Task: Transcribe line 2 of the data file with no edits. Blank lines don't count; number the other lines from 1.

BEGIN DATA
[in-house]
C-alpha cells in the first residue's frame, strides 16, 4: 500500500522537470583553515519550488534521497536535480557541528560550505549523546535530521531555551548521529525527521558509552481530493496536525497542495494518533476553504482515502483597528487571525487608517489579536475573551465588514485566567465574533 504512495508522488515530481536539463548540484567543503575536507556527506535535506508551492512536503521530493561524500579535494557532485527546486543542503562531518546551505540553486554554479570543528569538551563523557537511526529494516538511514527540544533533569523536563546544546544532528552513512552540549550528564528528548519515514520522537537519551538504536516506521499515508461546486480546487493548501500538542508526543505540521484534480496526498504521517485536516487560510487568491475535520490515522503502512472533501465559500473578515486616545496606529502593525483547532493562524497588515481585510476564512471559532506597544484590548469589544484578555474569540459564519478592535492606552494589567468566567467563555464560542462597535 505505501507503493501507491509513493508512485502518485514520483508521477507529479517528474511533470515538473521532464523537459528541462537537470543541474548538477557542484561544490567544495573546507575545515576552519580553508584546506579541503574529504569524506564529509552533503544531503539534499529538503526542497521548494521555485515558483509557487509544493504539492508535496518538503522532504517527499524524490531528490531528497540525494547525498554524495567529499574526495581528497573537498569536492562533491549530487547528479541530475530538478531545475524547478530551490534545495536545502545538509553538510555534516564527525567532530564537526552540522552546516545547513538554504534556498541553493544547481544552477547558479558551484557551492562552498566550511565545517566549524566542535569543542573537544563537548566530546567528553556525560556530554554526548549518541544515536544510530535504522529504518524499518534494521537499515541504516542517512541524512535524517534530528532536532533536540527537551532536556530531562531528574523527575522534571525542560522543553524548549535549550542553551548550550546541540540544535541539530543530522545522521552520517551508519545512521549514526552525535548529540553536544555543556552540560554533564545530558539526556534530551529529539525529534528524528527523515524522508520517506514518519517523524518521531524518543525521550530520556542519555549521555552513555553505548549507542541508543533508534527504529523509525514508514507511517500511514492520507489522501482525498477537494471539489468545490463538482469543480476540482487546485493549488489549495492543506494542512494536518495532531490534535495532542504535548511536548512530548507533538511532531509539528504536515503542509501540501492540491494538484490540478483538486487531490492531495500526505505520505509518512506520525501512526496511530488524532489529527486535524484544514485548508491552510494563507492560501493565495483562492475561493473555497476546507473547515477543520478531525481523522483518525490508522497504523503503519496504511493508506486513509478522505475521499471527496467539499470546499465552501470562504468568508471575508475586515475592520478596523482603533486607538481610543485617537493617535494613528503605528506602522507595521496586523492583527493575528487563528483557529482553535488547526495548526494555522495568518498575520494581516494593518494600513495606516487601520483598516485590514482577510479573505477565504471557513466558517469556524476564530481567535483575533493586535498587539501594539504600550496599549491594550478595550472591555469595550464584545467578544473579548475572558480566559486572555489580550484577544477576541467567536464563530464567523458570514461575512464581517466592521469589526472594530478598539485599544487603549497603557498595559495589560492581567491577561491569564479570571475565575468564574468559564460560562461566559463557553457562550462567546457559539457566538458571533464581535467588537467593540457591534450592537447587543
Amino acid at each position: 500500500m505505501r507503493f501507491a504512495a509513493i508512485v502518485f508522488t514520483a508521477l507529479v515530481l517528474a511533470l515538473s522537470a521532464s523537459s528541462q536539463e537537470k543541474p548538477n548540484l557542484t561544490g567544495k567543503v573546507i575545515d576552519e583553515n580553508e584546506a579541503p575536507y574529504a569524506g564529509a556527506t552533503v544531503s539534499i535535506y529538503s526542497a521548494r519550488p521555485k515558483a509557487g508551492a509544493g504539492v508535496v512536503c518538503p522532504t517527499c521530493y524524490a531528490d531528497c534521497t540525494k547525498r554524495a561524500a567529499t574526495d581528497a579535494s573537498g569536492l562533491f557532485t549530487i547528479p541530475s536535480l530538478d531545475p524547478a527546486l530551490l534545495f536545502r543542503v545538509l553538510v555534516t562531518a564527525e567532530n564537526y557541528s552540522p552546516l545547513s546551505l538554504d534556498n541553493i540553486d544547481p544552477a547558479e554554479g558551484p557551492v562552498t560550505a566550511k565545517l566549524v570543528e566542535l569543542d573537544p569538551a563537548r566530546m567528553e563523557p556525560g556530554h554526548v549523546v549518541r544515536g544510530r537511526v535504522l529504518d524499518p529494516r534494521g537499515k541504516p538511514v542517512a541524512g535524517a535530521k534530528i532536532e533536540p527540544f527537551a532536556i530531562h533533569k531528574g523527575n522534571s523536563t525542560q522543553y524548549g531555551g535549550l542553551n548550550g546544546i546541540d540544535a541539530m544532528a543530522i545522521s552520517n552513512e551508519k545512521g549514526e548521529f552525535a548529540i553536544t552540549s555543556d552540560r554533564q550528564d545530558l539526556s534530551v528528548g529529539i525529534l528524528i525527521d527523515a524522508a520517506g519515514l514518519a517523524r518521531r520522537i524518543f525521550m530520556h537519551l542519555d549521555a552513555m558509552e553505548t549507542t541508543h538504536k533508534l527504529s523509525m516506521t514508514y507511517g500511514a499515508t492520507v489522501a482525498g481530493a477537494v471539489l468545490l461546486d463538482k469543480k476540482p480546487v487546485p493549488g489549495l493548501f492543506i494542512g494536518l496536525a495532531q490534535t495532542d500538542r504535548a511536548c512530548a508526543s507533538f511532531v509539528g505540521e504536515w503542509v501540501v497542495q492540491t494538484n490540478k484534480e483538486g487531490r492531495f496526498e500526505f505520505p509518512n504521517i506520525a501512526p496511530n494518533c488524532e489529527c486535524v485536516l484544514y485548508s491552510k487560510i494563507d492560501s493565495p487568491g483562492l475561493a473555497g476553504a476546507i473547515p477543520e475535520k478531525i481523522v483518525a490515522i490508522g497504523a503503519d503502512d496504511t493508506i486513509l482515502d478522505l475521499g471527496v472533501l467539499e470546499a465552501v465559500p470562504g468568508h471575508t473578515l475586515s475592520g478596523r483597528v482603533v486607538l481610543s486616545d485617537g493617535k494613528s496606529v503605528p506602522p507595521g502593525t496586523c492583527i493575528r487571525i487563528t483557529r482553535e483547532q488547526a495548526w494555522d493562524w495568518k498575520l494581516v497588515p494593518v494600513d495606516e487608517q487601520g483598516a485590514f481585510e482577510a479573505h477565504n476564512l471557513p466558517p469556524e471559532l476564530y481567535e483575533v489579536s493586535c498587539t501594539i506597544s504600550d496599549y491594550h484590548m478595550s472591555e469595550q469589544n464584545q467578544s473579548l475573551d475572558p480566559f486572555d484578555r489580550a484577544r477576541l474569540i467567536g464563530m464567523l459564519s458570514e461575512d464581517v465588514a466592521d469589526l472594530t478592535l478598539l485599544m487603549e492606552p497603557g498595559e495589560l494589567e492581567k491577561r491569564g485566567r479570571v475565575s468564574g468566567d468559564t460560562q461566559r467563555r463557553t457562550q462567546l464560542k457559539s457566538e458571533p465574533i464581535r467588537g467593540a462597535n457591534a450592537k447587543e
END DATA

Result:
C-alpha cells in the first residue's frame, strides 16, 4: 500500500522537470583553515519550488534521497536535480557541528560550505549523546535530521531555551548521529525527521558509552481530493496536525497542495494518533476553504482515502483597528487571525487608517489579536475573551465588514485566567465574533 504512495508522488515530481536539463548540484567543503575536507556527506535535506508551492512536503521530493561524500579535494557532485527546486543542503562531518546551505540553486554554479570543528569538551563523557537511526529494516538511514527540544533533569523536563546544546544532528552513512552540549550528564528528548519515514520522537537519551538504536516506521499515508461546486480546487493548501500538542508526543505540521484534480496526498504521517485536516487560510487568491475535520490515522503502512472533501465559500473578515486616545496606529502593525483547532493562524497588515481585510476564512471559532506597544484590548469589544484578555474569540459564519478592535492606552494589567468566567467563555464560542462597535 505505501507503493501507491509513493508512485502518485514520483508521477507529479517528474511533470515538473521532464523537459528541462537537470543541474548538477557542484561544490567544495573546507575545515576552519580553508584546506579541503574529504569524506564529509552533503544531503539534499529538503526542497521548494521555485515558483509557487509544493504539492508535496518538503522532504517527499524524490531528490531528497540525494547525498554524495567529499574526495581528497573537498569536492562533491549530487547528479541530475530538478531545475524547478530551490534545495536545502545538509553538510555534516564527525567532530564537526552540522552546516545547513538554504534556498541553493544547481544552477547558479558551484557551492562552498566550511565545517566549524566542535569543542573537544563537548566530546567528553556525560556530554554526548549518541544515536544510530535504522529504518524499518534494521537499515541504516542517512541524512535524517534530528532536532533536540527537551532536556530531562531528574523527575522534571525542560522543553524548549535549550542553551548550550546541540540544535541539530543530522545522521552520517551508519545512521549514526552525535548529540553536544555543556552540560554533564545530558539526556534530551529529539525529534528524528527523515524522508520517506514518519517523524518521531524518543525521550530520556542519555549521555552513555553505548549507542541508543533508534527504529523509525514508514507511517500511514492520507489522501482525498477537494471539489468545490463538482469543480476540482487546485493549488489549495492543506494542512494536518495532531490534535495532542504535548511536548512530548507533538511532531509539528504536515503542509501540501492540491494538484490540478483538486487531490492531495500526505505520505509518512506520525501512526496511530488524532489529527486535524484544514485548508491552510494563507492560501493565495483562492475561493473555497476546507473547515477543520478531525481523522483518525490508522497504523503503519496504511493508506486513509478522505475521499471527496467539499470546499465552501470562504468568508471575508475586515475592520478596523482603533486607538481610543485617537493617535494613528503605528506602522507595521496586523492583527493575528487563528483557529482553535488547526495548526494555522495568518498575520494581516494593518494600513495606516487601520483598516485590514482577510479573505477565504471557513466558517469556524476564530481567535483575533493586535498587539501594539504600550496599549491594550478595550472591555469595550464584545467578544473579548475572558480566559486572555489580550484577544477576541467567536464563530464567523458570514461575512464581517466592521469589526472594530478598539485599544487603549497603557498595559495589560492581567491577561491569564479570571475565575468564574468559564460560562461566559463557553457562550462567546457559539457566538458571533464581535467588537467593540457591534450592537447587543